How will the Bedroom Tax affect my Universal Credit?

The Removal of the Spare Room Subsidy (more commonly known as the "Bedroom Tax") reduces the housing costs element of your Universal Credit payment if you are classed as having "spare" bedroom(s).

The actual size of your home doesn't matter: it is the number of bedrooms you have and the number of people living there that count.

The reduction (if applicable) is applied to your 'net rent' (the rent when things like water charges are removed, as these are not covered by Universal Credit). This is also called your 'eligible rent'.

The amount your net rent is cut by equals:

  • 14% if you have one spare bedroom

  • 25% if you have two or more spare bedrooms

For example, if your net rent is £100 a week, you need to pay the following extra rent yourself:

  • £14 more if you have one spare room

  • £25 more if you have two spare rooms

If you're worried about the Bedroom Tax affecting your ability to pay your rent, there are several ways you might be able to help yourself - see Help with the Bedroom Tax further down this page.

Bedrooms allowed for household members

When calculating the number of bedrooms not affected by the bedroom tax, one each is allowed for the following:

  • adult couple

  • member of a couple who can't share a bedroom because of a disability

  • single person over 16 (including lodgers and friends or relatives who live with you)

  • disabled child under 16 who can't share a bedroom because of their disability

  • 2 children of the same sex under 16

  • 2 children of either sex under 10

Extra rooms can also be allowed for:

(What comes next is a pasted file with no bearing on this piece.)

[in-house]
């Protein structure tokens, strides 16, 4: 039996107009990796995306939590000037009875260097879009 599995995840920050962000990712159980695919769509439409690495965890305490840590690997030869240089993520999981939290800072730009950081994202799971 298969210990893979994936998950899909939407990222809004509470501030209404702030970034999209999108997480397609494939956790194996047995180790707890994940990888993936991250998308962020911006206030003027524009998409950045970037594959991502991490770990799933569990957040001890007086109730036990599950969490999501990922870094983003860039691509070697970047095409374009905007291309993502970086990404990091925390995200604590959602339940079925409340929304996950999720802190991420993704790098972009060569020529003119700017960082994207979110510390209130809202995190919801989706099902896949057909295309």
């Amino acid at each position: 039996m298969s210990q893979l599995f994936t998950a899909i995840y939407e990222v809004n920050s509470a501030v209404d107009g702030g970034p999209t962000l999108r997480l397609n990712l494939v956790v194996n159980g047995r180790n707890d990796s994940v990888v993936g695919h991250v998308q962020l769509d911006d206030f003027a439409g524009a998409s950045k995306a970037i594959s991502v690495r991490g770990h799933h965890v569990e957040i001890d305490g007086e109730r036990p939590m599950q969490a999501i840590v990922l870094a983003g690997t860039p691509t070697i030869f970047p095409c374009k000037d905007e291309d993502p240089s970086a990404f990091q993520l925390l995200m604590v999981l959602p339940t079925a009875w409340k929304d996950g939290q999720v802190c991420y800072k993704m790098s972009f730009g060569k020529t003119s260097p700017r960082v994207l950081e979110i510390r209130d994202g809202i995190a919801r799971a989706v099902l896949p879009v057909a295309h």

• An overnight carer

  • If you are a foster carer and have a child placed with you or have fostered/been approved within the last 12 months and are awaiting a placement (Only one extra room is allowed even if there are more than one foster children).

An absent person can still be treated as occupying a room if the home is their main residence and they are:

  • A member of the armed forces

  • A student

  • In hospital (but expected to returned within 52 weeks)

  • In prison (but sentenced for less than 6 months)

If your benefits are reduced because of the bedroom tax you are responsible for the shortfall.  If you are unable to pay your rent because of the shortfall, then you may be able to claim extra help.  Please see our section on Discretionary Housing Payments for more information on this.

If you do not pay your rent, your home may be at risk.  If you are unable to pay your rent you must contact us immediately to discuss this.

Help with the Bedroom Tax

If you don't think you can cover the shortfall in your rent, you could look at moving to a smaller property. Unfortunately however there is a national shortage of small properties so you may have to join a waiting list and there is no guarantee when a suitable property will become available.

If you want to move, contact us as soon as possible. Tell us what type of home you are looking for and where you want to live and we will try to match you with a suitable available property. Vacancies are usually limited and we can only make you three reasonable offers of alternative accommodation. If you refuse all three offers, we will review your case with you and talk through the other options available.

You can also look at mutual exchange, where you find another person to swap homes with. Or you can apply to move to another property through your local choice-based lettings (CBL) scheme(s).

If you are unsure as to whether or not you are affected by the bedroom tax, you can work out your benefits entitlement using the benefit calculator.